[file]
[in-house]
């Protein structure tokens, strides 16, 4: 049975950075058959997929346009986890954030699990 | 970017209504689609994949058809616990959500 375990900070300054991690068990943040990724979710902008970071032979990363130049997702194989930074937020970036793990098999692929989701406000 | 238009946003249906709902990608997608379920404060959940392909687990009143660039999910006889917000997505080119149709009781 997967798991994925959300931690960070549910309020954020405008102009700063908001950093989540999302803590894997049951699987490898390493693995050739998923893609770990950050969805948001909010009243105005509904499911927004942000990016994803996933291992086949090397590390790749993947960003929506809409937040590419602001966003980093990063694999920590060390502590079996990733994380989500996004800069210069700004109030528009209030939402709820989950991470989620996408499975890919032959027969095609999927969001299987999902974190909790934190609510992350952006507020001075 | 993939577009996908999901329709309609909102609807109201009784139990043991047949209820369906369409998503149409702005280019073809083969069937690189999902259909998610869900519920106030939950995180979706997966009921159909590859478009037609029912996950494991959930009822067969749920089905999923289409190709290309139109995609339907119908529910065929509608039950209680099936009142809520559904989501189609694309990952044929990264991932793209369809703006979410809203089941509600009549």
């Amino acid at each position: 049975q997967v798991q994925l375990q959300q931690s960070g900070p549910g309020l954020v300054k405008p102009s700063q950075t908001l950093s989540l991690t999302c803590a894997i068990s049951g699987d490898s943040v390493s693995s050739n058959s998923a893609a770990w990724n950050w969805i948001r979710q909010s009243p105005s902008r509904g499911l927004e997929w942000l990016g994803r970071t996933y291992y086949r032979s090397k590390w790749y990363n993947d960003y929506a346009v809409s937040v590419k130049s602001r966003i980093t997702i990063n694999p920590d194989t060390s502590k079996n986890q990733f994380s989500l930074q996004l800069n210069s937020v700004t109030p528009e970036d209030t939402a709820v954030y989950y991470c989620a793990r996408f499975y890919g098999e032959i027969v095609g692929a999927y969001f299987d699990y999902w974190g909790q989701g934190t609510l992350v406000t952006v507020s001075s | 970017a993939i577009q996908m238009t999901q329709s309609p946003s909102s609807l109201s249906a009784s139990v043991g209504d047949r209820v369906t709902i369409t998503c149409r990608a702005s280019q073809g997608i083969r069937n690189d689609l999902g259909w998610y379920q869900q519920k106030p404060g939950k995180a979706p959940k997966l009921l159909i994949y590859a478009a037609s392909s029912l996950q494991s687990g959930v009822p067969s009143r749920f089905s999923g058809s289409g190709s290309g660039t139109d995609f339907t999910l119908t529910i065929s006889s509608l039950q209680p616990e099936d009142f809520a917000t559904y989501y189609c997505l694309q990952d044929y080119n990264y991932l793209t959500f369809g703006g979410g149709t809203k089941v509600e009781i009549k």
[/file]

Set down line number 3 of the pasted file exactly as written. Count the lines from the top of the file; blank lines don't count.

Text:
């Amino acid at each position: 049975q997967v798991q994925l375990q959300q931690s960070g900070p549910g309020l954020v300054k405008p102009s700063q950075t908001l950093s989540l991690t999302c803590a894997i068990s049951g699987d490898s943040v390493s693995s050739n058959s998923a893609a770990w990724n950050w969805i948001r979710q909010s009243p105005s902008r509904g499911l927004e997929w942000l990016g994803r970071t996933y291992y086949r032979s090397k590390w790749y990363n993947d960003y929506a346009v809409s937040v590419k130049s602001r966003i980093t997702i990063n694999p920590d194989t060390s502590k079996n986890q990733f994380s989500l930074q996004l800069n210069s937020v700004t109030p528009e970036d209030t939402a709820v954030y989950y991470c989620a793990r996408f499975y890919g098999e032959i027969v095609g692929a999927y969001f299987d699990y999902w974190g909790q989701g934190t609510l992350v406000t952006v507020s001075s | 970017a993939i577009q996908m238009t999901q329709s309609p946003s909102s609807l109201s249906a009784s139990v043991g209504d047949r209820v369906t709902i369409t998503c149409r990608a702005s280019q073809g997608i083969r069937n690189d689609l999902g259909w998610y379920q869900q519920k106030p404060g939950k995180a979706p959940k997966l009921l159909i994949y590859a478009a037609s392909s029912l996950q494991s687990g959930v009822p067969s009143r749920f089905s999923g058809s289409g190709s290309g660039t139109d995609f339907t999910l119908t529910i065929s006889s509608l039950q209680p616990e099936d009142f809520a917000t559904y989501y189609c997505l694309q990952d044929y080119n990264y991932l793209t959500f369809g703006g979410g149709t809203k089941v509600e009781i009549k």